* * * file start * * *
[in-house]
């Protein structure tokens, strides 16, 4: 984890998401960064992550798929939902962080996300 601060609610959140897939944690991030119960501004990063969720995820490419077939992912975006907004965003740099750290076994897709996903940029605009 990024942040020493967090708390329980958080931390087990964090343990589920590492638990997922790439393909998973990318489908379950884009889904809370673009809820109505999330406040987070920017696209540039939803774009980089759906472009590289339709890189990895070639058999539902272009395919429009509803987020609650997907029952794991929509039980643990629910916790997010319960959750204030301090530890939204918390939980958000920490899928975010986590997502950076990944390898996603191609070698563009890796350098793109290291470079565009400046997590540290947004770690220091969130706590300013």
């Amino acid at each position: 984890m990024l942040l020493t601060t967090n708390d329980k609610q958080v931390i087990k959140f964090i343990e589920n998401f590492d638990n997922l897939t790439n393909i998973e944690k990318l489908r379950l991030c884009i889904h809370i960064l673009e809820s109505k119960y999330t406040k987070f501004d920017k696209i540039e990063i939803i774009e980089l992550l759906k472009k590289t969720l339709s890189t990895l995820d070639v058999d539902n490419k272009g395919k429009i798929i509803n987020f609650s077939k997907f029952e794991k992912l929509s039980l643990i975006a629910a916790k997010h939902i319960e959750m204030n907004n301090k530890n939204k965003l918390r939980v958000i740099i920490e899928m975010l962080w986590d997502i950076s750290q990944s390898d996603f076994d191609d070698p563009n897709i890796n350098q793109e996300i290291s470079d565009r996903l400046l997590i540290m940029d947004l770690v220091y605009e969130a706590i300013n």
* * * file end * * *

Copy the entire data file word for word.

[in-house]
């Protein structure tokens, strides 16, 4: 984890998401960064992550798929939902962080996300 601060609610959140897939944690991030119960501004990063969720995820490419077939992912975006907004965003740099750290076994897709996903940029605009 990024942040020493967090708390329980958080931390087990964090343990589920590492638990997922790439393909998973990318489908379950884009889904809370673009809820109505999330406040987070920017696209540039939803774009980089759906472009590289339709890189990895070639058999539902272009395919429009509803987020609650997907029952794991929509039980643990629910916790997010319960959750204030301090530890939204918390939980958000920490899928975010986590997502950076990944390898996603191609070698563009890796350098793109290291470079565009400046997590540290947004770690220091969130706590300013």
């Amino acid at each position: 984890m990024l942040l020493t601060t967090n708390d329980k609610q958080v931390i087990k959140f964090i343990e589920n998401f590492d638990n997922l897939t790439n393909i998973e944690k990318l489908r379950l991030c884009i889904h809370i960064l673009e809820s109505k119960y999330t406040k987070f501004d920017k696209i540039e990063i939803i774009e980089l992550l759906k472009k590289t969720l339709s890189t990895l995820d070639v058999d539902n490419k272009g395919k429009i798929i509803n987020f609650s077939k997907f029952e794991k992912l929509s039980l643990i975006a629910a916790k997010h939902i319960e959750m204030n907004n301090k530890n939204k965003l918390r939980v958000i740099i920490e899928m975010l962080w986590d997502i950076s750290q990944s390898d996603f076994d191609d070698p563009n897709i890796n350098q793109e996300i290291s470079d565009r996903l400046l997590i540290m940029d947004l770690v220091y605009e969130a706590i300013n």